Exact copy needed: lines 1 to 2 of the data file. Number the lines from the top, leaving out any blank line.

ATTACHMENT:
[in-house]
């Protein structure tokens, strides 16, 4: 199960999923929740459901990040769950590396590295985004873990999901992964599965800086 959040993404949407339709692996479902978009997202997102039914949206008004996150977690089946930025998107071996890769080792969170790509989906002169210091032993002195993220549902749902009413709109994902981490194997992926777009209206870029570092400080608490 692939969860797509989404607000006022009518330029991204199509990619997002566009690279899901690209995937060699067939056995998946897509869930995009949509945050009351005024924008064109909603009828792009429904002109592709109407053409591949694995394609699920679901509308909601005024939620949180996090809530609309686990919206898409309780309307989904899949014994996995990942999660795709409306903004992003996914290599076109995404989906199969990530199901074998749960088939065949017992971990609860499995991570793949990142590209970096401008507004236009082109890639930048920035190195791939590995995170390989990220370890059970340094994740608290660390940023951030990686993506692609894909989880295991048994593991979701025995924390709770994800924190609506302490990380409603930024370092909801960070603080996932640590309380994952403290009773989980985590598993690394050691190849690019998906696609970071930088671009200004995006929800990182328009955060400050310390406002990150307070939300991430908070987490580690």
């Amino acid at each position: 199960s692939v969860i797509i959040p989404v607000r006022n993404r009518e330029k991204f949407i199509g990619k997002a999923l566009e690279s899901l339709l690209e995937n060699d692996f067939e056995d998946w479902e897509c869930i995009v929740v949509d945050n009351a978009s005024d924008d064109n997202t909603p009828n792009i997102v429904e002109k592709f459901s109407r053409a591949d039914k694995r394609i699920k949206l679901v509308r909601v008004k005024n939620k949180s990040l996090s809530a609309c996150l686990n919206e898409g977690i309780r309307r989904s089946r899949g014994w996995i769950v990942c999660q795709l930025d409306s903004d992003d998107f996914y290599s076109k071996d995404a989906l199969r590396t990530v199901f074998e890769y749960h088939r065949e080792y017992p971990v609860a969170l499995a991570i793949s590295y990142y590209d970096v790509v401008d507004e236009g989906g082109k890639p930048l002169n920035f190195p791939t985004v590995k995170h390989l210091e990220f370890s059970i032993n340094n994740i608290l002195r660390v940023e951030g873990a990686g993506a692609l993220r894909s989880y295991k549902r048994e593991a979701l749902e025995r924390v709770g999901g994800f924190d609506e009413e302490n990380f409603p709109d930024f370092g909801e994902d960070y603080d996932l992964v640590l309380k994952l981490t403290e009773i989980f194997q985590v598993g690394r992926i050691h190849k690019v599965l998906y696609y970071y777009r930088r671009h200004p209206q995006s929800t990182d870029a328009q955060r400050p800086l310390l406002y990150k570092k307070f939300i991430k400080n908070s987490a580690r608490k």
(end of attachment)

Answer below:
[in-house]
């Protein structure tokens, strides 16, 4: 199960999923929740459901990040769950590396590295985004873990999901992964599965800086 959040993404949407339709692996479902978009997202997102039914949206008004996150977690089946930025998107071996890769080792969170790509989906002169210091032993002195993220549902749902009413709109994902981490194997992926777009209206870029570092400080608490 692939969860797509989404607000006022009518330029991204199509990619997002566009690279899901690209995937060699067939056995998946897509869930995009949509945050009351005024924008064109909603009828792009429904002109592709109407053409591949694995394609699920679901509308909601005024939620949180996090809530609309686990919206898409309780309307989904899949014994996995990942999660795709409306903004992003996914290599076109995404989906199969990530199901074998749960088939065949017992971990609860499995991570793949990142590209970096401008507004236009082109890639930048920035190195791939590995995170390989990220370890059970340094994740608290660390940023951030990686993506692609894909989880295991048994593991979701025995924390709770994800924190609506302490990380409603930024370092909801960070603080996932640590309380994952403290009773989980985590598993690394050691190849690019998906696609970071930088671009200004995006929800990182328009955060400050310390406002990150307070939300991430908070987490580690």